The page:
Let’s talk about sex

I want to start this off by making a statement that I have always believed to be true and that I was raised to believe to be true: sex, in any consensual form, is a healthy and positive thing.

On the upside, our generation seems to be making strides, evolving past the viewpoints that we were raised on, and that were forced on us and coming to the realization that sex is not something to be scared to talk about. It is not dirty. It is not something to be ashamed of (despite what the church or your sex ed. teacher might tell you).

I went to a public high school in the suburbs of Cleveland, Ohio, and much like public schools all over the country, we were essentially taught abstinence-only sex education.

I remember they would take a piece of tape and stick it to a number of people in the room and then show that after each time it became less sticky—as if previous sexual encounters makes you less worthy of love from somebody, like you can’t form a bond anymore because you’ve been intimate with other people.

Let’s not even talk about their blatant disregard for same-sex and multiple-partner interactions. Wait, sex can be more than male-to-female penetration? Whoa. Cunnilingus, anyone?

Anyway, all of this seemed like such a load of crap to me, so I went searching for more open views of human sexuality: enter sex positivity.

Sex positivity is simply the idea of finding a person (or people) that share similar sexual interests and consensually doing whatever you want to each other and not feeling judged for it. This could mean everything from whipped cream bras and panties to a sock-puppet orgy.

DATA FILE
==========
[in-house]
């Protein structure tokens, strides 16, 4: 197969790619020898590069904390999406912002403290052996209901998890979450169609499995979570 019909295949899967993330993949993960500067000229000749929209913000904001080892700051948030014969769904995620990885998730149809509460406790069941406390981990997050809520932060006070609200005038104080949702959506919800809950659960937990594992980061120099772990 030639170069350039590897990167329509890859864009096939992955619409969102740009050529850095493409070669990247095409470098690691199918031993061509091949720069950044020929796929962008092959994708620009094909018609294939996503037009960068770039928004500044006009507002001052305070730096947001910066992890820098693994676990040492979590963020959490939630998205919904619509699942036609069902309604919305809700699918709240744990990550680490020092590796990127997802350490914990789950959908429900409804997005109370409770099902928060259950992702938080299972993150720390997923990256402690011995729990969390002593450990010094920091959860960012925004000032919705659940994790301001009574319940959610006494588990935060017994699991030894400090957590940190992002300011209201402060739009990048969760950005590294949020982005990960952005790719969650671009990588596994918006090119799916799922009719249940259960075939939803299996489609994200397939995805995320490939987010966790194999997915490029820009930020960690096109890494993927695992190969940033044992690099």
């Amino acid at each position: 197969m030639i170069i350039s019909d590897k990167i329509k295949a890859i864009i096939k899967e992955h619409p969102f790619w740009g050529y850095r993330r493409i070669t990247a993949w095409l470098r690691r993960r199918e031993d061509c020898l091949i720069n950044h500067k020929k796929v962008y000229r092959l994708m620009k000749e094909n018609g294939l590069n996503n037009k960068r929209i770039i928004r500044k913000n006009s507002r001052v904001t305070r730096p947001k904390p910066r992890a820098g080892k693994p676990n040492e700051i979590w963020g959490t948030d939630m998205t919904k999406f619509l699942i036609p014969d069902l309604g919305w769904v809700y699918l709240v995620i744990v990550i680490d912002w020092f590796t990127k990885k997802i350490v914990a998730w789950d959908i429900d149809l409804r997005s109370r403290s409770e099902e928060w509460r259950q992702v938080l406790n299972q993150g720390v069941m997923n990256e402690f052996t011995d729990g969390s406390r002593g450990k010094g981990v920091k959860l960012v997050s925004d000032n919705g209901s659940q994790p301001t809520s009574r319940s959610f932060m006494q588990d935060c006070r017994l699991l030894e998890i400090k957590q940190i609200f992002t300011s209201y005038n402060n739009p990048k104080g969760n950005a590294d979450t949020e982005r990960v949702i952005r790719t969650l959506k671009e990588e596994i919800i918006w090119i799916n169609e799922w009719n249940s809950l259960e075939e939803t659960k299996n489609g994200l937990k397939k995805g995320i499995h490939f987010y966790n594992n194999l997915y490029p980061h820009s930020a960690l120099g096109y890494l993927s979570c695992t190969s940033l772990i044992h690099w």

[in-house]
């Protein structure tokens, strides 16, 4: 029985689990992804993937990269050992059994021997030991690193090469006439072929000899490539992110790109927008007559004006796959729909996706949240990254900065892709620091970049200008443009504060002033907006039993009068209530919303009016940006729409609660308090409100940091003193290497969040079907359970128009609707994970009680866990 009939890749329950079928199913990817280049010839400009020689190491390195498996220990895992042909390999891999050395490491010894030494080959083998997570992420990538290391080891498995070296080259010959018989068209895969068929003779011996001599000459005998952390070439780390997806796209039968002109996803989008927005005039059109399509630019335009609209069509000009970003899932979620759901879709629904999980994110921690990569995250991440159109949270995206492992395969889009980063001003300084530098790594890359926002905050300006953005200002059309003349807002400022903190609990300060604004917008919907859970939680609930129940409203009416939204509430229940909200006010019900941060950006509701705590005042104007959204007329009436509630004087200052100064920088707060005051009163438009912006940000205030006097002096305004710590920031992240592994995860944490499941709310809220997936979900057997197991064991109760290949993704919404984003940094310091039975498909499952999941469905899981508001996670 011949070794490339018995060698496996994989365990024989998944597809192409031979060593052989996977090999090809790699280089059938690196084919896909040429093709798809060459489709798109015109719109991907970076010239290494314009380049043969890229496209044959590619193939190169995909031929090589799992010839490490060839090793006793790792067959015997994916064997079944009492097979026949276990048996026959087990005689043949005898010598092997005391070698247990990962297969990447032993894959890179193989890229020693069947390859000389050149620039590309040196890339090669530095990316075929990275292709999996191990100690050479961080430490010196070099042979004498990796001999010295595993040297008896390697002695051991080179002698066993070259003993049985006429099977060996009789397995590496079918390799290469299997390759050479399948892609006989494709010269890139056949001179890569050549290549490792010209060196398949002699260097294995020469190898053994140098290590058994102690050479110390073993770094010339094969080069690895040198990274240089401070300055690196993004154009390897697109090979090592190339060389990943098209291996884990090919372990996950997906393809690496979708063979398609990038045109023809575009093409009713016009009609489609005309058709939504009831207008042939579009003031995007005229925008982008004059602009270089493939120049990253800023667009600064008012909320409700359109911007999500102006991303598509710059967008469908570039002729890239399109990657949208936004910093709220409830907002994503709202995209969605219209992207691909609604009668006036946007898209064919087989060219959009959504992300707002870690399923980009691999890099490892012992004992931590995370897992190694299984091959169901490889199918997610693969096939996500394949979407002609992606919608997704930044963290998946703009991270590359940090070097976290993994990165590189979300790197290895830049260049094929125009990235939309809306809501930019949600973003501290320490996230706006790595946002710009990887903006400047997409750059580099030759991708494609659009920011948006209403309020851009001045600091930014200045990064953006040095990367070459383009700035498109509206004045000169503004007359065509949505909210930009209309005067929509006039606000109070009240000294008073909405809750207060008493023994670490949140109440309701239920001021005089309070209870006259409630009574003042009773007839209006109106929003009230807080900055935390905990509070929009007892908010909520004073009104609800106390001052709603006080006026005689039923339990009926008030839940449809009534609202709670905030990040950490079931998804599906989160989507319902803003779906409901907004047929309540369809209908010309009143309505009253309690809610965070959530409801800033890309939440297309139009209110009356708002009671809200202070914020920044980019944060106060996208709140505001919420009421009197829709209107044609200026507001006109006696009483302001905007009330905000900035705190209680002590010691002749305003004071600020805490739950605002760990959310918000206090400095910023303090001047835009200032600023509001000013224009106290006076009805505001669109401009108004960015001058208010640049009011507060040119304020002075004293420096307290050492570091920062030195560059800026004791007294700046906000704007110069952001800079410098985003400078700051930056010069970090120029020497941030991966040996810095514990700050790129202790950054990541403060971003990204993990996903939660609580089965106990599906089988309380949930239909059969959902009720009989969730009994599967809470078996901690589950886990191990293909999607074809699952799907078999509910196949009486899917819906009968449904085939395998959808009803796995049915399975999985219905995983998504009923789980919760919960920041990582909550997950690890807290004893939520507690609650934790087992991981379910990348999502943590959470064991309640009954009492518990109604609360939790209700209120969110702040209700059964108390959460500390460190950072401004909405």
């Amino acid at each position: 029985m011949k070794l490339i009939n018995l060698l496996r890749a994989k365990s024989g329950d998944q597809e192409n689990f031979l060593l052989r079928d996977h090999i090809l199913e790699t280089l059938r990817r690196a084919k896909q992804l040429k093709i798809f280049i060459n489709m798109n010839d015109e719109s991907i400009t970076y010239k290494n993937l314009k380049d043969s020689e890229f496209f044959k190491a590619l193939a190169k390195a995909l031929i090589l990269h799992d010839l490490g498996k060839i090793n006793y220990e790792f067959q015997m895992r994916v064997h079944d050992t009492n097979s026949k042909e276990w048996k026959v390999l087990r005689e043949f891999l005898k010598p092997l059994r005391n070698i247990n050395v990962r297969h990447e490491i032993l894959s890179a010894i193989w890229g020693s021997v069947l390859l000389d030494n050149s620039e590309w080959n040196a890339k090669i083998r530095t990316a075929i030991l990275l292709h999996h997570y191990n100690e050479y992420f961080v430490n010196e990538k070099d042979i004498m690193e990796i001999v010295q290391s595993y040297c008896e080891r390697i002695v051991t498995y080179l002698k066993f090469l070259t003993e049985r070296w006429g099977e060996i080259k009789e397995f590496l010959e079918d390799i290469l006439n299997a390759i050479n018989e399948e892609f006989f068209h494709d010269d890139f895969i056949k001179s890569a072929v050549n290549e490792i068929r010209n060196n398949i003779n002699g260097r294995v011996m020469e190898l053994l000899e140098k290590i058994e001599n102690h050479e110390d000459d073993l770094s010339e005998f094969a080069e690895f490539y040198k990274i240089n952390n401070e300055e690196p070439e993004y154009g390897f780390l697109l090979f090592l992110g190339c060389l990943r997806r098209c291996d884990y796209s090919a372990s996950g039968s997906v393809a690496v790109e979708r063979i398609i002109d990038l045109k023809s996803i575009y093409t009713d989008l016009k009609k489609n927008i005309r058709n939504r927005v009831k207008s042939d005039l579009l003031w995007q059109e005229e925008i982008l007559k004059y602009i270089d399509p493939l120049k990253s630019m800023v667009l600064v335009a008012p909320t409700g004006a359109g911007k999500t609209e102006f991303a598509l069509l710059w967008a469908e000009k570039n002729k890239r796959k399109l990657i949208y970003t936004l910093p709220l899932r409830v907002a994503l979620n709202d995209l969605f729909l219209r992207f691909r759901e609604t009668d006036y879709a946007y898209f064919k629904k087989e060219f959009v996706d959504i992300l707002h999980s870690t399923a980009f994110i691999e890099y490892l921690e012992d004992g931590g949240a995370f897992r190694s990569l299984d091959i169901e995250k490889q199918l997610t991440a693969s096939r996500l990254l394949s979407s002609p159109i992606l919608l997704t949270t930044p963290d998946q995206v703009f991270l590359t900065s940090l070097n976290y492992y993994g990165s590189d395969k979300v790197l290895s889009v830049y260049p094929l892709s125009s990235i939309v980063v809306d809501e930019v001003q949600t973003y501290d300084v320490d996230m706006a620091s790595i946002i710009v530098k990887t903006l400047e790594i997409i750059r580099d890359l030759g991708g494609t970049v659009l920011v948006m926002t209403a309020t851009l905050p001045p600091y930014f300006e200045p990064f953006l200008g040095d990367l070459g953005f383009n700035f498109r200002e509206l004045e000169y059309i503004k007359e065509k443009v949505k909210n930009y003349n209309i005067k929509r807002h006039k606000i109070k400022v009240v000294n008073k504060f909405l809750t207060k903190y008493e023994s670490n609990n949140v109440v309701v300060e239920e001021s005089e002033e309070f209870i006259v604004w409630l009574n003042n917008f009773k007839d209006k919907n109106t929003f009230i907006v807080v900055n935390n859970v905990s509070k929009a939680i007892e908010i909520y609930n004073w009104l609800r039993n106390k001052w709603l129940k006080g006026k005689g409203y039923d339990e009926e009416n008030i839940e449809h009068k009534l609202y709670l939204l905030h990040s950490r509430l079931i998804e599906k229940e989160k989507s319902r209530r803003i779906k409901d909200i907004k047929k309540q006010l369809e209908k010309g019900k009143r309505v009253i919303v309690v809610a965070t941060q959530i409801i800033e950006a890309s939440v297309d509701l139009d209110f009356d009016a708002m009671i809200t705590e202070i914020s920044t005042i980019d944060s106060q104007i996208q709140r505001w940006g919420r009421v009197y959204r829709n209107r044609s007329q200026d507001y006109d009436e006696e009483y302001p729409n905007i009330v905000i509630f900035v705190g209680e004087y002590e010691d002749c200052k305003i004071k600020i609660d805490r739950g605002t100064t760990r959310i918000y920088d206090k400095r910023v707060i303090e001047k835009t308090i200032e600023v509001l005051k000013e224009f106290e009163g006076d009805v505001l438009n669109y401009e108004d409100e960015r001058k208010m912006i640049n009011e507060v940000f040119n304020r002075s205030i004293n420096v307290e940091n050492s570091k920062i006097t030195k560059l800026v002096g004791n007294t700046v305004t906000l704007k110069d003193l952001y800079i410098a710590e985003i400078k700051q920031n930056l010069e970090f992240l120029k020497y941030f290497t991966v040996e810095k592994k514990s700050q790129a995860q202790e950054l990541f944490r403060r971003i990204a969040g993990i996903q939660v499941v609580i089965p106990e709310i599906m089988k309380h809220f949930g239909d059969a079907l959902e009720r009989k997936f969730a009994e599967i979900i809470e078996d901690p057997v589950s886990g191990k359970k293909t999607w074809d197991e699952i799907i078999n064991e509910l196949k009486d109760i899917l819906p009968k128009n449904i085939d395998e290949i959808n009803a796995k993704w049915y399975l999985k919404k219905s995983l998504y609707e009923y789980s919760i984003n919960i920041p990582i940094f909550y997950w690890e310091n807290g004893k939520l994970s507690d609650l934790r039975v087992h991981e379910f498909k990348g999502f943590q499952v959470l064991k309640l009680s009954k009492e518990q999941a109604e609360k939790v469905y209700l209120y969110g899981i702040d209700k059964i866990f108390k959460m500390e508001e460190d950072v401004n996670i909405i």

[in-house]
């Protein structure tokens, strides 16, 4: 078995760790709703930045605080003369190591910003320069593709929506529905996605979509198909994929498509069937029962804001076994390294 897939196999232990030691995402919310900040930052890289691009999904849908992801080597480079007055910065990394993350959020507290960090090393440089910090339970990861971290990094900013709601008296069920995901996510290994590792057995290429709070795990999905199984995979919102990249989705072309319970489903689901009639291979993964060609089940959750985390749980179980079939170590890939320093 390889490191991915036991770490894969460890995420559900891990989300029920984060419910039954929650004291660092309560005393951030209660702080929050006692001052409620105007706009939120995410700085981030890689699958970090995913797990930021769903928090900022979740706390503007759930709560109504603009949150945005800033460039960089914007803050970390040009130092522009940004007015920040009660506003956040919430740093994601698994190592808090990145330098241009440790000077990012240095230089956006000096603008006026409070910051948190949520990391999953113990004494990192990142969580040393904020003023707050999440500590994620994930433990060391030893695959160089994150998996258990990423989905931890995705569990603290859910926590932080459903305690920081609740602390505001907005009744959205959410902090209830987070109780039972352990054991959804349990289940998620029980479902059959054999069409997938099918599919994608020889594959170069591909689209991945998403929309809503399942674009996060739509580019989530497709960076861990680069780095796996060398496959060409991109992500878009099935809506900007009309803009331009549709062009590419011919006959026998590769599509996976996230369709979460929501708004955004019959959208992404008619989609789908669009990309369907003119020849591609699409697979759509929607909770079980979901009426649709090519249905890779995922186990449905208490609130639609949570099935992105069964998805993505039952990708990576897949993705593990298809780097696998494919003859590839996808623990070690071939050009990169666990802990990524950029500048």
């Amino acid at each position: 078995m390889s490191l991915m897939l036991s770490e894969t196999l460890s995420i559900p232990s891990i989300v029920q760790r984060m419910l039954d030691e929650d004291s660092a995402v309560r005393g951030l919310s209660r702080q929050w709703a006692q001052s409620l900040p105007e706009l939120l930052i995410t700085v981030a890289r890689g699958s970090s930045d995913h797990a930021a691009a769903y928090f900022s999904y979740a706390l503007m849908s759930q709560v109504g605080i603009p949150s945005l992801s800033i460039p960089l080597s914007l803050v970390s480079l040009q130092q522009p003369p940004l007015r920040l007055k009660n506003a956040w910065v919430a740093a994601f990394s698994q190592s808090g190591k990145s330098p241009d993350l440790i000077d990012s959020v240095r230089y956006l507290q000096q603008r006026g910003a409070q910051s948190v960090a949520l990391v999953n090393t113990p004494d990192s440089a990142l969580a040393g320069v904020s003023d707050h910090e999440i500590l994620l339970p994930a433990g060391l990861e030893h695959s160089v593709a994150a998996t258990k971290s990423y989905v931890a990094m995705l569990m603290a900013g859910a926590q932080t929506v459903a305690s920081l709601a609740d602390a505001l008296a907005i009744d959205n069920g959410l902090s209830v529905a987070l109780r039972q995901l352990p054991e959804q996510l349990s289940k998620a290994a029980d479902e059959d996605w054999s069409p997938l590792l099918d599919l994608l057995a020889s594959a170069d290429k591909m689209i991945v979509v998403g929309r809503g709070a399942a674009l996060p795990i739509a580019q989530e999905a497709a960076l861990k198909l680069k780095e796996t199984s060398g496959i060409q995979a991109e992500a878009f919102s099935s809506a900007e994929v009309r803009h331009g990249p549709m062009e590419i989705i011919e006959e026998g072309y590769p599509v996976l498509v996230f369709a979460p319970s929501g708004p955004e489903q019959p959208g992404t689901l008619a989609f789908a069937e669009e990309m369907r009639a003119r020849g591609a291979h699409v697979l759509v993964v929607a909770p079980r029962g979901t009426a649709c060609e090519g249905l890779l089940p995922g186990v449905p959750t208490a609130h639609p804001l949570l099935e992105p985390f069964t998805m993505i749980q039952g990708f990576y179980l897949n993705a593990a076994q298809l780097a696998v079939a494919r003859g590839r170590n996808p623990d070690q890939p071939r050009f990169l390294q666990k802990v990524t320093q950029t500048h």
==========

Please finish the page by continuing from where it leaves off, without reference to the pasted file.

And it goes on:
Additionally, and bear with me here, this includes the idea that if you don’t want to have sex, don’t have sex. Refrain from sex because you want to, not because some repressed old bitch came in and showed you pictures of genital warts in high school and told you that if you open your legs you’ll get an STD and end up pregnant.

There are so many different forms of birth control available in the modern world that aren’t even being discussed in the classroom—male condoms, female condoms, IUDs, hormone shots, NuvaRings, birth control pills, sponges, spermicide, etc.

In the words of Sean McClain, a friend of mine who studies astrophysics at Alleghany College in Pennsylvania, “We have a sexual dysfunction in this country, an inability to talk at its most fundamental level, about sex and about a healthy sexual lifestyle.”

McClain also said, and I thoroughly agree, that the easiest way to fight the repressiveness and inability to talk is to change sex education and start teaching kids about sex, in all its forms, in a positive way. Teach them that it absolutely does not need to be a bad thing when you are with the right person (or people) because, after all, knowledge is power.